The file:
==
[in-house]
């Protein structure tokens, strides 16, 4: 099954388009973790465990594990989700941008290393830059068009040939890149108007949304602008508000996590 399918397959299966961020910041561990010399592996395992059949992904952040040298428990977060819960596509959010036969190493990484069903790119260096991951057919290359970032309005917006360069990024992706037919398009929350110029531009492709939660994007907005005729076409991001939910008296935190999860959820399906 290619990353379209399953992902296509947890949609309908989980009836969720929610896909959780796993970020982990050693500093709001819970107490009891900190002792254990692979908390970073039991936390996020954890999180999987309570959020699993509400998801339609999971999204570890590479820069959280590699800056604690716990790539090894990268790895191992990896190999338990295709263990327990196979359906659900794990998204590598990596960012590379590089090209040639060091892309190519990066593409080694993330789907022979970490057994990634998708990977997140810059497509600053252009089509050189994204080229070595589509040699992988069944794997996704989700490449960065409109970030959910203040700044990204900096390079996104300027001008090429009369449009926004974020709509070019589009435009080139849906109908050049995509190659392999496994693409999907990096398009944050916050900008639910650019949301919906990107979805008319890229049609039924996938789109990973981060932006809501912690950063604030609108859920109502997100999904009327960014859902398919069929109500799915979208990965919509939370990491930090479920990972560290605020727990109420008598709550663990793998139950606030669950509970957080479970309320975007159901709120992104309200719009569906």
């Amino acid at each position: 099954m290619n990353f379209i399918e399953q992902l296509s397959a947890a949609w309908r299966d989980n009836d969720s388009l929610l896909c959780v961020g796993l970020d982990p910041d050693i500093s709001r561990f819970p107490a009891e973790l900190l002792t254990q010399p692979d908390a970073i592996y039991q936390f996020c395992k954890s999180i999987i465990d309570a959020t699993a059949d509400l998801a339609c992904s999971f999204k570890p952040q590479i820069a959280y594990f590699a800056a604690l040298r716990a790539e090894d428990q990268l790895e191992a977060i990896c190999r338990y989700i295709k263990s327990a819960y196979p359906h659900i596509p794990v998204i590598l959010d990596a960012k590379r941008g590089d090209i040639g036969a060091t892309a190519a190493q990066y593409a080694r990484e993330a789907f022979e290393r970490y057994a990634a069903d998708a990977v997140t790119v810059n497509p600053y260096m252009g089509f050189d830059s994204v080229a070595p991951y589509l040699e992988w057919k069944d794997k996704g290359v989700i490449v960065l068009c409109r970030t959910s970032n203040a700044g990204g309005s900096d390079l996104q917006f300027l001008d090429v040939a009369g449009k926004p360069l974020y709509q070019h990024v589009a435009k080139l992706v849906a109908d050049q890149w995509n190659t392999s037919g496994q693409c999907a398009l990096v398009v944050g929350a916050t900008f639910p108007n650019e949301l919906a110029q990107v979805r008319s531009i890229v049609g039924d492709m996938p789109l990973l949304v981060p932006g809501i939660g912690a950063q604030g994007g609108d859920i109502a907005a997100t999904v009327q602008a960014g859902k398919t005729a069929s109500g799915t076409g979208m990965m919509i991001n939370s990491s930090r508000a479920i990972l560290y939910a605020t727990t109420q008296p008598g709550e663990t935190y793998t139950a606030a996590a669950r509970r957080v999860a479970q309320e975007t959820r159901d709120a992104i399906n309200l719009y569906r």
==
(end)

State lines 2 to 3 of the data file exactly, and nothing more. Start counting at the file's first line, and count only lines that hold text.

């Protein structure tokens, strides 16, 4: 099954388009973790465990594990989700941008290393830059068009040939890149108007949304602008508000996590 399918397959299966961020910041561990010399592996395992059949992904952040040298428990977060819960596509959010036969190493990484069903790119260096991951057919290359970032309005917006360069990024992706037919398009929350110029531009492709939660994007907005005729076409991001939910008296935190999860959820399906 290619990353379209399953992902296509947890949609309908989980009836969720929610896909959780796993970020982990050693500093709001819970107490009891900190002792254990692979908390970073039991936390996020954890999180999987309570959020699993509400998801339609999971999204570890590479820069959280590699800056604690716990790539090894990268790895191992990896190999338990295709263990327990196979359906659900794990998204590598990596960012590379590089090209040639060091892309190519990066593409080694993330789907022979970490057994990634998708990977997140810059497509600053252009089509050189994204080229070595589509040699992988069944794997996704989700490449960065409109970030959910203040700044990204900096390079996104300027001008090429009369449009926004974020709509070019589009435009080139849906109908050049995509190659392999496994693409999907990096398009944050916050900008639910650019949301919906990107979805008319890229049609039924996938789109990973981060932006809501912690950063604030609108859920109502997100999904009327960014859902398919069929109500799915979208990965919509939370990491930090479920990972560290605020727990109420008598709550663990793998139950606030669950509970957080479970309320975007159901709120992104309200719009569906």
């Amino acid at each position: 099954m290619n990353f379209i399918e399953q992902l296509s397959a947890a949609w309908r299966d989980n009836d969720s388009l929610l896909c959780v961020g796993l970020d982990p910041d050693i500093s709001r561990f819970p107490a009891e973790l900190l002792t254990q010399p692979d908390a970073i592996y039991q936390f996020c395992k954890s999180i999987i465990d309570a959020t699993a059949d509400l998801a339609c992904s999971f999204k570890p952040q590479i820069a959280y594990f590699a800056a604690l040298r716990a790539e090894d428990q990268l790895e191992a977060i990896c190999r338990y989700i295709k263990s327990a819960y196979p359906h659900i596509p794990v998204i590598l959010d990596a960012k590379r941008g590089d090209i040639g036969a060091t892309a190519a190493q990066y593409a080694r990484e993330a789907f022979e290393r970490y057994a990634a069903d998708a990977v997140t790119v810059n497509p600053y260096m252009g089509f050189d830059s994204v080229a070595p991951y589509l040699e992988w057919k069944d794997k996704g290359v989700i490449v960065l068009c409109r970030t959910s970032n203040a700044g990204g309005s900096d390079l996104q917006f300027l001008d090429v040939a009369g449009k926004p360069l974020y709509q070019h990024v589009a435009k080139l992706v849906a109908d050049q890149w995509n190659t392999s037919g496994q693409c999907a398009l990096v398009v944050g929350a916050t900008f639910p108007n650019e949301l919906a110029q990107v979805r008319s531009i890229v049609g039924d492709m996938p789109l990973l949304v981060p932006g809501i939660g912690a950063q604030g994007g609108d859920i109502a907005a997100t999904v009327q602008a960014g859902k398919t005729a069929s109500g799915t076409g979208m990965m919509i991001n939370s990491s930090r508000a479920i990972l560290y939910a605020t727990t109420q008296p008598g709550e663990t935190y793998t139950a606030a996590a669950r509970r957080v999860a479970q309320e975007t959820r159901d709120a992104i399906n309200l719009y569906r």